Hurricane-force change hit Miami’s local political scene this week. Last week’s City of Miami District 2 election exceeded dismal voter turnout expectations, thanks in large part to the efforts of Engage Miami and other organizations who brought out many first-time local voters. We believe the outcome of this race was no fluke or “curious phenomenon,” but rather a clear indication that the under-40 vote in this community is taking over Miami’s political landscape.
By all accounts, last week’s election was a huge upset. The expected frontrunners and most well-funded candidates--Teresa Sarnoff and Grace Solares--trailed in votes behind political newcomer Ken Russell, who captured 41% of all votes cast. He did not, however, win more than the 50% of votes required to avoid a runoff election, required under the City Charter, against second-place finisher Teresa Sarnoff.
But this is Miami, and predictable is not our style. In a surprising letter to the Miami Herald’s editorial board, Teresa Sarnoff announced that she would be ending her campaign and throwing her support behind Ken Russell’s candidacy for office. At the end of her editorial, however, Sarnoff also indicated that she would “remain in this election as it remains unclear what the law is if the runner-up concedes.”
Cue: mass confusion. Media outlets and exuberant supporters began to declare Ken Russell the winner of the race. Congratulatory emails from other candidates jammed up inboxes. Meanwhile, Teresa Sarnoff’s campaign mailers continue to trickle into District 2 residents’ mailboxes promoting a runoff election, though her campaign claims that they were in the mail prior to her public concession.
Under immense pressure to clarify the chaos, the City Attorney’s office released a legal opinion on November 9th, explaining that under Florida election law, a runoff must take place, since no candidate received a majority of votes. Although Teresa Sarnoff announced that she would officially withdraw from the election, the City Attorney’s office then stated to reporters that the City Clerk might not have the power to accept the withdrawal at this stage in the election.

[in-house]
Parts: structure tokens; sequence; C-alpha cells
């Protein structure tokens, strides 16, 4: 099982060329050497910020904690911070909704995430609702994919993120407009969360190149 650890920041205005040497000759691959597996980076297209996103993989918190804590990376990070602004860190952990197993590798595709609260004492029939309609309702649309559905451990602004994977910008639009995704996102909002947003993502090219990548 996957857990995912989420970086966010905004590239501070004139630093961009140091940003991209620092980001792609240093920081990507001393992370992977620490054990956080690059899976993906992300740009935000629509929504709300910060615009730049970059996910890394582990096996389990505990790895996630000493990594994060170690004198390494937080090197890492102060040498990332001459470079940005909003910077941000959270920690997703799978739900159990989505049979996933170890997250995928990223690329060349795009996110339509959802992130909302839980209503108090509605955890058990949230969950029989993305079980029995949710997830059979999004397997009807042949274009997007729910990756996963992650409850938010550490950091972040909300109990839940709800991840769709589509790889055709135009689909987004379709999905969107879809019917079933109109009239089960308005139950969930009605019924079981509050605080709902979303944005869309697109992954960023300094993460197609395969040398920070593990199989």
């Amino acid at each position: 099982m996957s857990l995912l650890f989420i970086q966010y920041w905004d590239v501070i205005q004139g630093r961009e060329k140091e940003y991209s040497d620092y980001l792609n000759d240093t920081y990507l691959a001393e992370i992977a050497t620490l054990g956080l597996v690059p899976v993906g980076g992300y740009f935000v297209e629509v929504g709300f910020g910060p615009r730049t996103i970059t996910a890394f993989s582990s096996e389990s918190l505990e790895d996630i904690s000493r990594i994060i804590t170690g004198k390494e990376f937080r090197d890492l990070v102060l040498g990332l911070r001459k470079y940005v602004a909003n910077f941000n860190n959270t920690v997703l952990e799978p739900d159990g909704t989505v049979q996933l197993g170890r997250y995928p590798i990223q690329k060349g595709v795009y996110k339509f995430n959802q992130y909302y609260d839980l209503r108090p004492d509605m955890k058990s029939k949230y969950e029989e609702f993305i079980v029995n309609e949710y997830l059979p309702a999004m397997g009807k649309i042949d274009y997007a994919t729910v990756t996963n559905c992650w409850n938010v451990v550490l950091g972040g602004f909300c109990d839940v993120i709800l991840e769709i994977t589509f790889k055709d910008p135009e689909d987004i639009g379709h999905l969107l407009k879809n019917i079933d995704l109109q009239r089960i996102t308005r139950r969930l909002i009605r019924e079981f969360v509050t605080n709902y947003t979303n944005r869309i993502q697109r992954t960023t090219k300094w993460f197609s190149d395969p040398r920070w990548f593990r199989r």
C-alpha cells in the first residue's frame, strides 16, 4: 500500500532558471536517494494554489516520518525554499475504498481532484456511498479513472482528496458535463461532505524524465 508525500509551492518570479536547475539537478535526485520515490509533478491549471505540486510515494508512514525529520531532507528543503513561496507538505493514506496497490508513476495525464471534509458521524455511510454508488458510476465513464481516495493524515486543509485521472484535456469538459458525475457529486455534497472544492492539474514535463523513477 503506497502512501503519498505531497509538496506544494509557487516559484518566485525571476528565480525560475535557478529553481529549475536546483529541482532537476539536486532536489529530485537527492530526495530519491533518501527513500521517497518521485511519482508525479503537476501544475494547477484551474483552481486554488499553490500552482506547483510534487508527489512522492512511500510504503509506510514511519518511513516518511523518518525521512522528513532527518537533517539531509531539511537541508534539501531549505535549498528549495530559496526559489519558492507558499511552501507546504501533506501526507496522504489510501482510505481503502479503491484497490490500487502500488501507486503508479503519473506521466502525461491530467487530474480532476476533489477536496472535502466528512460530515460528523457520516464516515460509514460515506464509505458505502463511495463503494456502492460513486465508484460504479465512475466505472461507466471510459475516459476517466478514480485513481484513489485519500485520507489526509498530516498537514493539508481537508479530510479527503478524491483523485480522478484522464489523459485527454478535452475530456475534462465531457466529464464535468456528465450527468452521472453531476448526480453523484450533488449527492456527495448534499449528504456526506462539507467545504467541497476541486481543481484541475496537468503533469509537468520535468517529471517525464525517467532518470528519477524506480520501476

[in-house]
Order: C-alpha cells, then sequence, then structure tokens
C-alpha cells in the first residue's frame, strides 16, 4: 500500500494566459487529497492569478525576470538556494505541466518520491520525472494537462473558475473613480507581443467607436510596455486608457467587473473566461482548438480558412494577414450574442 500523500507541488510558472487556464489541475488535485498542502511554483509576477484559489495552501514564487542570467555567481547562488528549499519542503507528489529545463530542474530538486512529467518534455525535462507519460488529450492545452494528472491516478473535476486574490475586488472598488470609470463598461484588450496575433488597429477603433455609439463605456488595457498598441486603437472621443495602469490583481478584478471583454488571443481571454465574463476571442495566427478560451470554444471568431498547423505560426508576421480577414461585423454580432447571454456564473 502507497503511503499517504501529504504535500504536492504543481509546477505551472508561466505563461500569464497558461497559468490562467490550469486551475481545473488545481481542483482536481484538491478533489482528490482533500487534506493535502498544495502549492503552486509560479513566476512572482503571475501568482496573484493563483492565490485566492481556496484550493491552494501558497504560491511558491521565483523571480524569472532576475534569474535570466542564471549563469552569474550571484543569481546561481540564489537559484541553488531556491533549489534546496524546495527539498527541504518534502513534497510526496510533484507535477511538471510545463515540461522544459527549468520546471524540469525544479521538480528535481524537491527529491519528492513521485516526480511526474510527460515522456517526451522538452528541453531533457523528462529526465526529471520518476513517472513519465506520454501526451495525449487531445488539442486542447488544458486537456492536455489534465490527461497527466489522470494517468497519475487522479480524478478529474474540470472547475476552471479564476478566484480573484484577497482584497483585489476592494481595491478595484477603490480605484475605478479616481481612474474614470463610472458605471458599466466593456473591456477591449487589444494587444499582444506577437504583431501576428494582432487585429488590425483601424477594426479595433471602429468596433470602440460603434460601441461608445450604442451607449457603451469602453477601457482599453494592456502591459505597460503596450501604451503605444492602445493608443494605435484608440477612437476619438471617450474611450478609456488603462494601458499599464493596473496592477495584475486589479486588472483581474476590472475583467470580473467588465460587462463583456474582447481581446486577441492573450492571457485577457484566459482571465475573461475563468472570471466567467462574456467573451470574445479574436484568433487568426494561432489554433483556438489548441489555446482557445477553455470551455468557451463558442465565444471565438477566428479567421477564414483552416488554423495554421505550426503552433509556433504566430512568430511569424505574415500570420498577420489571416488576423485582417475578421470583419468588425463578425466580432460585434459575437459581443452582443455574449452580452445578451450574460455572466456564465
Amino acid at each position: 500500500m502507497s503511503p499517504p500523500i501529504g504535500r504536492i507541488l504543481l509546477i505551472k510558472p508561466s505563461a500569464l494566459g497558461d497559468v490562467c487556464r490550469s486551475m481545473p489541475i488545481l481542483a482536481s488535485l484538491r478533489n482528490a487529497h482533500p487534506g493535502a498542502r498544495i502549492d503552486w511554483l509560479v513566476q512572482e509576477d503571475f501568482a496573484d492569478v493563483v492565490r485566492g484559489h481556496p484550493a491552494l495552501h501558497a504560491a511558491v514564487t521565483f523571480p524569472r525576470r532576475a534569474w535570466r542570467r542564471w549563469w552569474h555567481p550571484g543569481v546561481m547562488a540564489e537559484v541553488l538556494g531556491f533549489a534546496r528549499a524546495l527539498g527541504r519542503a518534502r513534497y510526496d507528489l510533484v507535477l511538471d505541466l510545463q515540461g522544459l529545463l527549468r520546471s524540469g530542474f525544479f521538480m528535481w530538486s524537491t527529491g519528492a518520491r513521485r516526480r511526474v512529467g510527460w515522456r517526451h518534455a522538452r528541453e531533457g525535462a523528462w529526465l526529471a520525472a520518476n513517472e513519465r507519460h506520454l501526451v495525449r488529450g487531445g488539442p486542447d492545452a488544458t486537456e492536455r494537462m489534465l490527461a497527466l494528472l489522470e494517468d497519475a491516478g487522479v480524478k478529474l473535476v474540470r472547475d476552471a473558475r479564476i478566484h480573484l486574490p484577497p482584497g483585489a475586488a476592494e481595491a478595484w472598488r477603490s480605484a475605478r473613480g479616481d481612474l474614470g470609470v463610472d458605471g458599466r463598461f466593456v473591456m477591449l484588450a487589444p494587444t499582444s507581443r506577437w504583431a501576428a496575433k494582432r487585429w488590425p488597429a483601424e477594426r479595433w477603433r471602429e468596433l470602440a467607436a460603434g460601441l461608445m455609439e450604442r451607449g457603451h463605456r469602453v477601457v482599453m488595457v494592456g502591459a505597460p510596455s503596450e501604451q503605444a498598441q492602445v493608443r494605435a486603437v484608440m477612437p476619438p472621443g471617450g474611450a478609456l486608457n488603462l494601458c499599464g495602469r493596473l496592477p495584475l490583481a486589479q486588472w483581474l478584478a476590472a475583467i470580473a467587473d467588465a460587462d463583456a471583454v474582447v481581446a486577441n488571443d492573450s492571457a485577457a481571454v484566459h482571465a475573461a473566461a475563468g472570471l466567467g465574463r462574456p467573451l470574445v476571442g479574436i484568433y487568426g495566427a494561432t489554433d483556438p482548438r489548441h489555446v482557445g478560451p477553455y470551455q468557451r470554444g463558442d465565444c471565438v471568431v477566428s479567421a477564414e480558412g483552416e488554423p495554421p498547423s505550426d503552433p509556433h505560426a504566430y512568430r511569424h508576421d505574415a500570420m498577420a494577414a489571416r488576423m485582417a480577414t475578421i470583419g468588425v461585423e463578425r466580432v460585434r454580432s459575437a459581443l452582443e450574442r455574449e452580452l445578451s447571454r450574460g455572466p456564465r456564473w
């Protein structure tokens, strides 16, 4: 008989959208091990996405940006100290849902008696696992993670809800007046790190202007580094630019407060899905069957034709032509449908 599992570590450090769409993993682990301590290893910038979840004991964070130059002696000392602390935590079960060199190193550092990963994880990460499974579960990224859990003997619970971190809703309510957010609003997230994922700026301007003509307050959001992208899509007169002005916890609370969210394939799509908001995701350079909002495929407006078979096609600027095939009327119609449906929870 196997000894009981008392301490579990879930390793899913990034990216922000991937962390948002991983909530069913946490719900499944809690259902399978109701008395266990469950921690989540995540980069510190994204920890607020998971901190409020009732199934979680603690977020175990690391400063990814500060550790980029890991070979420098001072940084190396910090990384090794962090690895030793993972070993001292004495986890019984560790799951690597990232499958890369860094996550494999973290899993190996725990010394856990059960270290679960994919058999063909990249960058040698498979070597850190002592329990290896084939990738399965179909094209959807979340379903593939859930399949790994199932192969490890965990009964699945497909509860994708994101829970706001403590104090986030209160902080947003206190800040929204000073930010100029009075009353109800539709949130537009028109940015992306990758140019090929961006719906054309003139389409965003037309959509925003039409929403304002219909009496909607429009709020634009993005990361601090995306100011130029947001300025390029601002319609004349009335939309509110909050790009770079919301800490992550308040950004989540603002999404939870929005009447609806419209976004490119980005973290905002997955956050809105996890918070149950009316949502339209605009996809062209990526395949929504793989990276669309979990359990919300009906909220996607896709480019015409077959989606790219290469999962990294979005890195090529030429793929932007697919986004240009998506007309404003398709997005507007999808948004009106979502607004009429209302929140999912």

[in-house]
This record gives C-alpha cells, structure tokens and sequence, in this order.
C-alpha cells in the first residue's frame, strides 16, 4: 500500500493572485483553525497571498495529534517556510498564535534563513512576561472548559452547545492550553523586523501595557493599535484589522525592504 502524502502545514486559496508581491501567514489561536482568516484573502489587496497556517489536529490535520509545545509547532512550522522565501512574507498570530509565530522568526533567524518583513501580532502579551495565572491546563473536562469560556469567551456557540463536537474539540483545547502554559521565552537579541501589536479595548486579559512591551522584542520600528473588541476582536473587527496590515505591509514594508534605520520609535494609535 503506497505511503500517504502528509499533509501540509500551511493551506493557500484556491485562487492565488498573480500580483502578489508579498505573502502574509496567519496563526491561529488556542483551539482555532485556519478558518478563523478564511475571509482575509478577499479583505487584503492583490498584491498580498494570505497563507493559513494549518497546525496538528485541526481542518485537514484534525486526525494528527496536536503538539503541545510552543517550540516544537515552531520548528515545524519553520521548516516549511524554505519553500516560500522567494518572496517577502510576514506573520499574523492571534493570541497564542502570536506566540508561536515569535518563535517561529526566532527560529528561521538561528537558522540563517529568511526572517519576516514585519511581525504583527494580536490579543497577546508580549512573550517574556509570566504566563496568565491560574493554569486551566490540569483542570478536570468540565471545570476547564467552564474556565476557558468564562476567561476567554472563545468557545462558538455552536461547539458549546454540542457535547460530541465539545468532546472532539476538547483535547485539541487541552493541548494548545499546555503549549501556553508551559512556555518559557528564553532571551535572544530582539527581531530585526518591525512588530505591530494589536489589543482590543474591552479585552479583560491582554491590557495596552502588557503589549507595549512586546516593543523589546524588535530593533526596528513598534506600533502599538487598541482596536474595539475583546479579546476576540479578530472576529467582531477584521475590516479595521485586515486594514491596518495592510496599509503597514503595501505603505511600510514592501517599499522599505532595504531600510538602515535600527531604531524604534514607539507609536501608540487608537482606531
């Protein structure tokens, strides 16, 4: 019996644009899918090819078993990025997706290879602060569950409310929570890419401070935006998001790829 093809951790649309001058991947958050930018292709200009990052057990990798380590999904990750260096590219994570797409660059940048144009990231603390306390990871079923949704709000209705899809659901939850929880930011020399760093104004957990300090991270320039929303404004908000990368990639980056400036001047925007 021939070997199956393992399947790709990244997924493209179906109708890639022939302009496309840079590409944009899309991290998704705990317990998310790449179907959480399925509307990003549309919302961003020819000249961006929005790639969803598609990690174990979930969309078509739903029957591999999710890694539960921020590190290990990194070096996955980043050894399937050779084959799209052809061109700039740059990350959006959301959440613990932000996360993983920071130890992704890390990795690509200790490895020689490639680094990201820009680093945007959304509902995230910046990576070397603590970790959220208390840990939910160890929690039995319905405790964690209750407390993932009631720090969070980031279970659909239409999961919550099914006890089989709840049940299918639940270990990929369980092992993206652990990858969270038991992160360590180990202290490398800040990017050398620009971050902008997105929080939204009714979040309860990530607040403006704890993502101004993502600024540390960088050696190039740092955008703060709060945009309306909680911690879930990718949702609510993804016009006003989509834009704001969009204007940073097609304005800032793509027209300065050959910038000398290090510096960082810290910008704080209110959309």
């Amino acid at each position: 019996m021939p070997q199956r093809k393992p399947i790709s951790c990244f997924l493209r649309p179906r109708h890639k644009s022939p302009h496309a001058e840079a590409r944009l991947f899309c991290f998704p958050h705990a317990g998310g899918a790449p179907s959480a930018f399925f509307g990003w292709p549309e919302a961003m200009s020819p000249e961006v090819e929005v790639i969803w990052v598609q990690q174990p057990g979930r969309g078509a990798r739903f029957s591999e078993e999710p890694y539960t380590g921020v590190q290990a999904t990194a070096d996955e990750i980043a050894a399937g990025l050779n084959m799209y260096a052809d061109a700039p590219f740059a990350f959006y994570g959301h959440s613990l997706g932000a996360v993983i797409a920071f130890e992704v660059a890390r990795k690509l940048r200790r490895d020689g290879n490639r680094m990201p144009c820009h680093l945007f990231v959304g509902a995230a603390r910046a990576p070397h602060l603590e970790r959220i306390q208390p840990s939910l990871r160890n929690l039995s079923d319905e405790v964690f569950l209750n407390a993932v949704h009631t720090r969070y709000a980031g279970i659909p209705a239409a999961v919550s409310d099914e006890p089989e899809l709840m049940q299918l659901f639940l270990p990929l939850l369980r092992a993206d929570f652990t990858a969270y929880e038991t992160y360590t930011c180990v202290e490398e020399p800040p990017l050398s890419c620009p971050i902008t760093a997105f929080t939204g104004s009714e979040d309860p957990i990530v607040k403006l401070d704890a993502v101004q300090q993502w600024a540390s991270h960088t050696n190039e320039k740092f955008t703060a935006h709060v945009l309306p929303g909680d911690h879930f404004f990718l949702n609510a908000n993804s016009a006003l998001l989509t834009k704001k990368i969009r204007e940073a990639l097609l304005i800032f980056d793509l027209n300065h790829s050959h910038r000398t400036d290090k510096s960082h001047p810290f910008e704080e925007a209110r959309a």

Yet in a second legal opinion, the City Attorney’s Office declared that Teresa Sarnoff’s notice of withdrawal was valid, but that she must nevertheless remain on the ballot. Under current Florida Supreme Court precedent, votes cast for a candidate who has formally withdrawn are invalid, should not be reported or published, and cannot be counted toward the vote. At the end of the opinion, the City Attorney admits that this election is, essentially, a waste of time and money, but can only be avoided by future amendments to the City Charter.
The bottom line: this upcoming Tuesday, November 17th, a runoff election will take place between Ken Russell and Teresa Sarnoff for the District 2 seat! We believe it is crucial for District 2 residents to participate in this election, as the legal status of the votes still remains unclear. Although prior court decisions guided the City Attorney’s legal opinion, the fact remains that this particular situation has not been tested in court. If you haven’t sent in an absentee ballot, take a few minutes and show up to your polling place on Tuesday. The mere the act of showing up announces our generation’s commitment to paying attention and participating in our city’s future. Democracy is counting on you. (No pressure).
Written by: Leah Weston